Polish banks insist consolidation wave is coming

By bne IntelliNews July 1, 2013

bne -

Despite threats from the regulator that it will block any further consolidation, major players on the Polish banking market insist a wave is coming. On June 29, the country's second largest lender - Pekao - admitted it's under pressure to grow via acquisition, while Dutch Rabobank said it's "looking at strategic options" for its Polish unit.

Speculation that the Polish banking sector is set for M&A action that will see the major players competing for greater market share kicked off in ernest in mid-June, when the country's biggest bank, PKO, bought the local unit of Scandinavian bank Nordea. That acquisition is reported to have put pressure on other leading Polish banks - mostly foreign owned - to seek growth through M&A in order to keep up. Meanwhile, several smaller EU lenders with assets in the country are thought to need to sell.

The PKO purchase has Pekao on the lookout, CEO Luigi Lovalio told Gazeta Wyborcza in an interview published on June 28. "We are looking at the market with caution. If an opportunity, that will let us grow, appears, we will do everything to take advantage of it,"

According to Reuters, banking sources report that Pekao - which is controlled by UniCredit - was also in the hunt for the Nordea assets bought by PKO. Spain's Santander - which controls third largest Polish lender Bank Zachodni WBK - and France's BNP Paribas were also said to be in the running, and market speculation suggests the buyer for the next deal in the sector is likely to come from among those firms.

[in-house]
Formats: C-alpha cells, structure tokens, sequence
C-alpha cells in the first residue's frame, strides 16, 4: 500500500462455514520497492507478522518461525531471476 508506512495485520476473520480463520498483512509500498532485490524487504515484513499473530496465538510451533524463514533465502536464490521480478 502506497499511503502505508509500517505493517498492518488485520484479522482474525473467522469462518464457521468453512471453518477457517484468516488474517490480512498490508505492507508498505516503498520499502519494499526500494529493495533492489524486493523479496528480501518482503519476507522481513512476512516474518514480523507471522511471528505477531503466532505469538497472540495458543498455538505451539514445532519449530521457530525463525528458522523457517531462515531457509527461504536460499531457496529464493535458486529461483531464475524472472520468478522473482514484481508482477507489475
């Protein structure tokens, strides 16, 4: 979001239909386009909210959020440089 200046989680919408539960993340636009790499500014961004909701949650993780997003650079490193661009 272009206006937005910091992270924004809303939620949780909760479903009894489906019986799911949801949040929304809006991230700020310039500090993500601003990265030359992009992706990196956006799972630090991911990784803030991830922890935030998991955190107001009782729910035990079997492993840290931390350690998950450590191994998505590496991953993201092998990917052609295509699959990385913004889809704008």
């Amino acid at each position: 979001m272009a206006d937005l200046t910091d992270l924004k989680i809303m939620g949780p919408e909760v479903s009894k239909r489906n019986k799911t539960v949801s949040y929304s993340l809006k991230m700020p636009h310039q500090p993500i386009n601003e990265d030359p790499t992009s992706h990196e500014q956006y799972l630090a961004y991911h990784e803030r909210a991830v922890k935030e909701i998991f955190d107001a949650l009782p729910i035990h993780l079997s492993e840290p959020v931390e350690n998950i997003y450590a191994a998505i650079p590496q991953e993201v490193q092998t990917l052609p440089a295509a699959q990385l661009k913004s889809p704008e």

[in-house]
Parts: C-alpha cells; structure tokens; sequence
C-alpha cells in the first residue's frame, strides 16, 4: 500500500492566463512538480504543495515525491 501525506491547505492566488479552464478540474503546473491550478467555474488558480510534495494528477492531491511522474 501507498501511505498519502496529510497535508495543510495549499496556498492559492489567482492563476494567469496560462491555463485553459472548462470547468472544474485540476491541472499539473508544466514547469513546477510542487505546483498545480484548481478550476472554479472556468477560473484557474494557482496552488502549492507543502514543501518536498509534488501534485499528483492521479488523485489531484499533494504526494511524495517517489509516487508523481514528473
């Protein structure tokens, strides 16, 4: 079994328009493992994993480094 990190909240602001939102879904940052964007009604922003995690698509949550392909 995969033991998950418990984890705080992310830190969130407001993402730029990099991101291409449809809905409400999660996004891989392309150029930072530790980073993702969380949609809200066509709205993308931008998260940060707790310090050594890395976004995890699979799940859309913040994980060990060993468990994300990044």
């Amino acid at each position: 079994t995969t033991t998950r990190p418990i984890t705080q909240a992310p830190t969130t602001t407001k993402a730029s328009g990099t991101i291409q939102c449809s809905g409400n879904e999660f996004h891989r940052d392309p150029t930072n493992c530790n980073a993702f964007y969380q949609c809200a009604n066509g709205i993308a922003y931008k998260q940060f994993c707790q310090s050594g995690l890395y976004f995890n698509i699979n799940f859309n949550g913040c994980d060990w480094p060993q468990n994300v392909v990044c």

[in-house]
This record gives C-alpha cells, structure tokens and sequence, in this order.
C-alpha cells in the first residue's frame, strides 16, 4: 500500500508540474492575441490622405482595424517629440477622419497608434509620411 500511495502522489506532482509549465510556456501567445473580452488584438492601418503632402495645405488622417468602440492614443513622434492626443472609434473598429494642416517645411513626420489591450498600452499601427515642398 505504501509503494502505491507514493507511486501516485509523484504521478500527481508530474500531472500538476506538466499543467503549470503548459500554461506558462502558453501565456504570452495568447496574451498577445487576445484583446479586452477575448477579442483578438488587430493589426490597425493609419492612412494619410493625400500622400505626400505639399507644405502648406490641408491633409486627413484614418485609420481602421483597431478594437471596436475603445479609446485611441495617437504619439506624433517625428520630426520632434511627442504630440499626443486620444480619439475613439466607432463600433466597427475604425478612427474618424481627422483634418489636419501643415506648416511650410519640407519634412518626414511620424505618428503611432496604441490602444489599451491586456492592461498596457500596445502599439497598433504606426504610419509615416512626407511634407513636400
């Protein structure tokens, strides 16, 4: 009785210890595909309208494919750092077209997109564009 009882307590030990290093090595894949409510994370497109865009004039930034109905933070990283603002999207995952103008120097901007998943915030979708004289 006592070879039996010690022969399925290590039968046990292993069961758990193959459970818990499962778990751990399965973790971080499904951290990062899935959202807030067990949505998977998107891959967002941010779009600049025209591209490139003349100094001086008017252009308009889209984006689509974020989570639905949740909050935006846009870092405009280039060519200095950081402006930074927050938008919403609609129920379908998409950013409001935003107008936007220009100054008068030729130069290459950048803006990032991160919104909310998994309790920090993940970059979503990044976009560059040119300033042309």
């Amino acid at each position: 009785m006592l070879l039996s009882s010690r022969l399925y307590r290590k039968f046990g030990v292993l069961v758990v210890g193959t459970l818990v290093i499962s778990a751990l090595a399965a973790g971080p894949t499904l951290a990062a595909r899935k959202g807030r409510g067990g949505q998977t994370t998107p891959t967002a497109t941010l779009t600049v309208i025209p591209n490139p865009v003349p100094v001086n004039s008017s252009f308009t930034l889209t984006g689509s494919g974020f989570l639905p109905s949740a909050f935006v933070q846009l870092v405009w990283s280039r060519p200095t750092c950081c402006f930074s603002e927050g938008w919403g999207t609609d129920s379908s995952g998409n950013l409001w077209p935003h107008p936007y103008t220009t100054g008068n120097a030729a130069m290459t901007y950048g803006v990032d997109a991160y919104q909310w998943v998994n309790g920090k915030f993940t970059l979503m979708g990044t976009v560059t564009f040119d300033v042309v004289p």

The theory is that the leading players are now in a race to hoover up the assets of those European banks struggling to keep up with capital ratio requirements, as was seen in a series of deals between early 2011 and 2012.

Although expectations of a divestment by Germany's Commerzbank of BRE Bank have died down in recent months, speculation persists that Portugal's Millennium bcp will soon be forced to put its Polish unit up for grabs. Growing retail player Alior pushed through an IPO in Warsaw last year, but is reported to need to find a strategic investor by the end of the year.

Dutch Rabobank only bought out the remaining 40% stake in agricultural specialist BGZ from the state - at a huge price - less than a year ago, but it is one of the first names expected to be sold. Without citing sources, Parkiet reported on June 28 that a PLN2.7bn deal will go through this year.

"We are looking at the market and our position in the market regarding our size," a Rabobank spokeswoman told Reuters. "There is so much happening in that market at the moment, we are looking at what is the best strategy. That is not necessarily selling."

If Rabobank doesn't sell however, it would likely need to buy to shore up its share of the Polish market, and the Dutch bank has been struggling to keep up with the Eurozone's strengthened capital requirements as the crisis drags onwards. It is in the midst of a restructuring that will see 3,000 jobs cut and a refocusing back onto its "core business" of lending to Dutch farmers.

It lost its triple-A credit rating from Standard & Poor's in 2011, leading to the sale of fund manager Robeco, as well as Swiss private bank Sarasin. Amongst mooted suitors for its Polish unit are ING Groep, BNP Paribas and Credit Agricole, as well as Polish lender Getin, which is currently conducting a buyback.

While Andrzej Jakubiak, the head of financial markets watchdog KNF, insisted on June 20 that there's little interest from foreign players in the country's banks, and the regulator would seek to block any significant consolidation, the major players on the market clearly believe a wave of deals is on the way. Should any foreign parent bank be struggling to support its Polish operations, it would clearly be preferrable to allow a deal to go through rather than see a drop in investment or even a collapse.

Mateusz Morawiecki, CEO of BZWBK, said earlier this month: "Taking into account the level of concentration ... I believe there will be another consolidation wave."

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